When Fiji defeated Wellington in a First Class fixture in 1948, it was the man with the longest name (IL Bula) in cricket history who led the way with 88 in Fiji’s second innings to set the Pacific islanders up for a heart-pumping one-wicket win…

http://www.espncricinfo.com/review2012/content/player/24046.html

Rwanda

Rwanda have put a lot of effort into raising the profile of cricket in their country and if for no other reason than their cricket ground is so beautiful then it’s to be hoped that they can join the African forces to be reckoned with.

Captain Eric Dusingizimana famously broke a world record with an epic fifty-one hour net session.

http://www.rcsf.org.uk

South Korea

South Korea have played at the Asian Games but looked like they’d have made a good ODI side ten years ago. Technically correct they’ll need to adapt their skills to T20I cricket. The talent and hunger is there and it’d be great to see a side from the Far East come to the fore in the cricket world. Maybe some of their players can have great Koreas (Careers!)… sorry!

On the subject of Associate Cricket, Roy Morgan’s Real International Cricket: A History in One Hundred Scorecards is well, well worth reading. Tim Brooks’ Cricket On the Continent as well as Second XI: Cricket in it’s Outposts by Tim Wigmore and Peter Miller are also essential reads for the Associate fan.

Antarctic T20 Ice Blast! (Silly Point Ultra-Exclusive Story!)

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Cricket’s administrators recently proposed suggestions to help preserve Test cricket. This was in part due to the potential risk of some billionaire creating yet another global T20 franchise tournament and stealing players. Well those moves may have come too late because an unnamed mogul is rumoured to be ready to inject millions into the launching of a new T20 competition. The Antarctic Ice Blast is believed to be prepped for launch as early and appropriately as 2020. Like the identity of the league’s founder, the potential franchise owners remain unknown though TV’s Jon Snow, former Netherlands footballer Arron Winter and New Zealand cricketer Tim Southee are all rumoured to have put down a deposit. Silly Point has however seen the names of the proposed teams and they are as follows:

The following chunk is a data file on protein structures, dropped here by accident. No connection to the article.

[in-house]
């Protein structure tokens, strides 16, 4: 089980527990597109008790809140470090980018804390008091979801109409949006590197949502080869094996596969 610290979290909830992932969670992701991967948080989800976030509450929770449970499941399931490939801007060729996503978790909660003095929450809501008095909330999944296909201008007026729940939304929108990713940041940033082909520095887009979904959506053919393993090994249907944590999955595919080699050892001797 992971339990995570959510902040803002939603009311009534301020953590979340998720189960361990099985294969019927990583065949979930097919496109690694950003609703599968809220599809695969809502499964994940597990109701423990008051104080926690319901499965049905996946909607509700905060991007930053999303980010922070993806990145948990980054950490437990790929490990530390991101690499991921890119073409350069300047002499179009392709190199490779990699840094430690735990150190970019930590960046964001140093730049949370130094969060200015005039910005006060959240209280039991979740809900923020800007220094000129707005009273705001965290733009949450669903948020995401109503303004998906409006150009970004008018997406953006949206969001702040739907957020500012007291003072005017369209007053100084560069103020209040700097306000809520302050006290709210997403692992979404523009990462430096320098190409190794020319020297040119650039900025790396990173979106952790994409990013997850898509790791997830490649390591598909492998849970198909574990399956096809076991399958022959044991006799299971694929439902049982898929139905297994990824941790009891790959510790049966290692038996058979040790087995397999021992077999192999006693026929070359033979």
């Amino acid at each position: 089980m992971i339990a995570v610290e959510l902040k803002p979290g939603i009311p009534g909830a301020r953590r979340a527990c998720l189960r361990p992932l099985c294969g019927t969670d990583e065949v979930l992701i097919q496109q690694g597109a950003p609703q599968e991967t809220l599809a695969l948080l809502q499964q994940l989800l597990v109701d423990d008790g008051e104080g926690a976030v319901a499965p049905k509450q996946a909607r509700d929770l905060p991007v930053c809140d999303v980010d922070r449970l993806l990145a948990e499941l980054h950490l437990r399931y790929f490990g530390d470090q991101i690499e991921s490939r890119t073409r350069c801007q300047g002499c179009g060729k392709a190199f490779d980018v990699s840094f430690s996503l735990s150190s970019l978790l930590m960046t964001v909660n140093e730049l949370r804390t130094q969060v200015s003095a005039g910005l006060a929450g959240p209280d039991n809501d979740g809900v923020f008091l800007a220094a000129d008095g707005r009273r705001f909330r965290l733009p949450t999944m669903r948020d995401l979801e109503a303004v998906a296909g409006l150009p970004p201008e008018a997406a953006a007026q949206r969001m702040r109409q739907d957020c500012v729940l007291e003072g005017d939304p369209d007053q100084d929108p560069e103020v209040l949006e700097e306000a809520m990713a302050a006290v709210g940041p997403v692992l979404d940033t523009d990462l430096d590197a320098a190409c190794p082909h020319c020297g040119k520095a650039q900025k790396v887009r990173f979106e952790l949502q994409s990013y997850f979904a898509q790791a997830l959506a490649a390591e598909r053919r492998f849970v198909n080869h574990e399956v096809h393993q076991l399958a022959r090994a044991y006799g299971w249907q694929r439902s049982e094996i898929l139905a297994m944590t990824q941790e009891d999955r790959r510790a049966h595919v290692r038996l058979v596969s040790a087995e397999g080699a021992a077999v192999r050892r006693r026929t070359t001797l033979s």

Bentley Subglacial Trench EmperorsLake Vostok LakersMcMurdo Station PinnipedsMount Erebus MountaineersOnyx River NematodesRiiser-Larsen Ice Shelf IcefishRoss Island Seals and Vinson Massif Explorers.

Englishmen Samit Patel, Ravi Bopara and Joe Denly are all rumoured to have signed up for the inaugural draft as is Test captain Joe Root. There is even a suggestion that recently retired Kevin Pietersen may come out of retirement for one last Blast. English players are perceived to be a vital addition to the franchises because of their experience of playing in cold conditions. Northerners in particular, players from the likes of Durham, Yorkshire and Lancashire are particularly sought after. Franchise owners are rumoured to have been dialling the mobile numbers of Steve Harmison, Darren Gough and Andrew Flintoff in audacious bids to lure the former England trio out of retirement.

West Indies’ Chris Gayle and Kieron Pollard, Indian skipper Virat Kohli, Pakistan’s Shahid Afridi, Afghanistan’s Rashid Khan and Australia’s Michael Klinger as well as former national skipper Steve Smith, are also rumoured to have put their names forward for the first draft. With Silly Point having seen exclusive advertising, we can advise that former Italy all-rounder Gareth Berg has already emerged as the league’s poster boy. Soon it’ll be hard to move around London Underground, Sydney Business District or the streets of Mumbai without seeing Berg’s flop of blond hair, his arms folded, in front of a mass of ice and a set of stumps… made of ice! That’s right, they’ll be replaced every time they’re broken or maybe they’re unbreakable ice!